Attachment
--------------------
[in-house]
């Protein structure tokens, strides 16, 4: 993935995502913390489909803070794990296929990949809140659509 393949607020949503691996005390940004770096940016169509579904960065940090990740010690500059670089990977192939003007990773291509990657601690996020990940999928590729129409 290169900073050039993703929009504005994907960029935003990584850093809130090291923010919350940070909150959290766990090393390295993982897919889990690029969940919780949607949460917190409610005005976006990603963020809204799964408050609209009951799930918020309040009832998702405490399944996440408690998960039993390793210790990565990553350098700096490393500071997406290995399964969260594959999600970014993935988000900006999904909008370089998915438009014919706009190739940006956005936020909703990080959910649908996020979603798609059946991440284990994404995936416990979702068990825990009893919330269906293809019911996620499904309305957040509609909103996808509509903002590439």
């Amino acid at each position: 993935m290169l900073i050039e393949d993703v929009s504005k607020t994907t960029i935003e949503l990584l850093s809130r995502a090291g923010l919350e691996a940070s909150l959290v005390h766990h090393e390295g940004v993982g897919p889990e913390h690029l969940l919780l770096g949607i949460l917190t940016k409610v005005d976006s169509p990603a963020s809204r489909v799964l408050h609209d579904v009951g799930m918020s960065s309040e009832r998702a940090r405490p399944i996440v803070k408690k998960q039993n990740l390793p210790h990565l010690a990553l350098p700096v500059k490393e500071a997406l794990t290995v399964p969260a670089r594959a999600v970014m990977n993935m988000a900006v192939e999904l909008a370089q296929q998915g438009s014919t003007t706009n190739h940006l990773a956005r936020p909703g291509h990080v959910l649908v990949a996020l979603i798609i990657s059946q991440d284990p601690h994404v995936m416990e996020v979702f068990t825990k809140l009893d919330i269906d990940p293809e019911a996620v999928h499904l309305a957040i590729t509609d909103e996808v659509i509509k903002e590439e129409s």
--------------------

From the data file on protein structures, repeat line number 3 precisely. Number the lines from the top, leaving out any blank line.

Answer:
């Amino acid at each position: 993935m290169l900073i050039e393949d993703v929009s504005k607020t994907t960029i935003e949503l990584l850093s809130r995502a090291g923010l919350e691996a940070s909150l959290v005390h766990h090393e390295g940004v993982g897919p889990e913390h690029l969940l919780l770096g949607i949460l917190t940016k409610v005005d976006s169509p990603a963020s809204r489909v799964l408050h609209d579904v009951g799930m918020s960065s309040e009832r998702a940090r405490p399944i996440v803070k408690k998960q039993n990740l390793p210790h990565l010690a990553l350098p700096v500059k490393e500071a997406l794990t290995v399964p969260a670089r594959a999600v970014m990977n993935m988000a900006v192939e999904l909008a370089q296929q998915g438009s014919t003007t706009n190739h940006l990773a956005r936020p909703g291509h990080v959910l649908v990949a996020l979603i798609i990657s059946q991440d284990p601690h994404v995936m416990e996020v979702f068990t825990k809140l009893d919330i269906d990940p293809e019911a996620v999928h499904l309305a957040i590729t509609d909103e996808v659509i509509k903002e590439e129409s």